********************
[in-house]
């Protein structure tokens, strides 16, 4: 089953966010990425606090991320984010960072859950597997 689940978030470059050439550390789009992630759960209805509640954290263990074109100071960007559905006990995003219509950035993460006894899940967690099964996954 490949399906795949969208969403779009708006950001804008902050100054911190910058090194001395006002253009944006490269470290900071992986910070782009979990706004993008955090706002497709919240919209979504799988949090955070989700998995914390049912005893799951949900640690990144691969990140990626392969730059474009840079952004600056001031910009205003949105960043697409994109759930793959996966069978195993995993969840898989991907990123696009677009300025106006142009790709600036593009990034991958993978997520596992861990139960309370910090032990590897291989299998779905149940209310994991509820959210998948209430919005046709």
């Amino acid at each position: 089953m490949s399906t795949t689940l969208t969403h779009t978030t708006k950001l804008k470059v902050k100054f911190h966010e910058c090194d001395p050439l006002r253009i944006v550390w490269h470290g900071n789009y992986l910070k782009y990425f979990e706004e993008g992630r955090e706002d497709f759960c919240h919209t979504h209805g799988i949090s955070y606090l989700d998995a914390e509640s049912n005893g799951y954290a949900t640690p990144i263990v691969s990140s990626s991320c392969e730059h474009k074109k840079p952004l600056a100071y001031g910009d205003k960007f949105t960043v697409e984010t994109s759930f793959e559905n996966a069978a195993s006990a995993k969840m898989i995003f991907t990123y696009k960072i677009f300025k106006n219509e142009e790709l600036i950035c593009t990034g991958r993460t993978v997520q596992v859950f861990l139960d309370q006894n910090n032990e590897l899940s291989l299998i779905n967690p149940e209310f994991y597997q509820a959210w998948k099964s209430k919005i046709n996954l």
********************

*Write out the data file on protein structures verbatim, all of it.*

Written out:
[in-house]
């Protein structure tokens, strides 16, 4: 089953966010990425606090991320984010960072859950597997 689940978030470059050439550390789009992630759960209805509640954290263990074109100071960007559905006990995003219509950035993460006894899940967690099964996954 490949399906795949969208969403779009708006950001804008902050100054911190910058090194001395006002253009944006490269470290900071992986910070782009979990706004993008955090706002497709919240919209979504799988949090955070989700998995914390049912005893799951949900640690990144691969990140990626392969730059474009840079952004600056001031910009205003949105960043697409994109759930793959996966069978195993995993969840898989991907990123696009677009300025106006142009790709600036593009990034991958993978997520596992861990139960309370910090032990590897291989299998779905149940209310994991509820959210998948209430919005046709």
């Amino acid at each position: 089953m490949s399906t795949t689940l969208t969403h779009t978030t708006k950001l804008k470059v902050k100054f911190h966010e910058c090194d001395p050439l006002r253009i944006v550390w490269h470290g900071n789009y992986l910070k782009y990425f979990e706004e993008g992630r955090e706002d497709f759960c919240h919209t979504h209805g799988i949090s955070y606090l989700d998995a914390e509640s049912n005893g799951y954290a949900t640690p990144i263990v691969s990140s990626s991320c392969e730059h474009k074109k840079p952004l600056a100071y001031g910009d205003k960007f949105t960043v697409e984010t994109s759930f793959e559905n996966a069978a195993s006990a995993k969840m898989i995003f991907t990123y696009k960072i677009f300025k106006n219509e142009e790709l600036i950035c593009t990034g991958r993460t993978v997520q596992v859950f861990l139960d309370q006894n910090n032990e590897l899940s291989l299998i779905n967690p149940e209310f994991y597997q509820a959210w998948k099964s209430k919005i046709n996954l």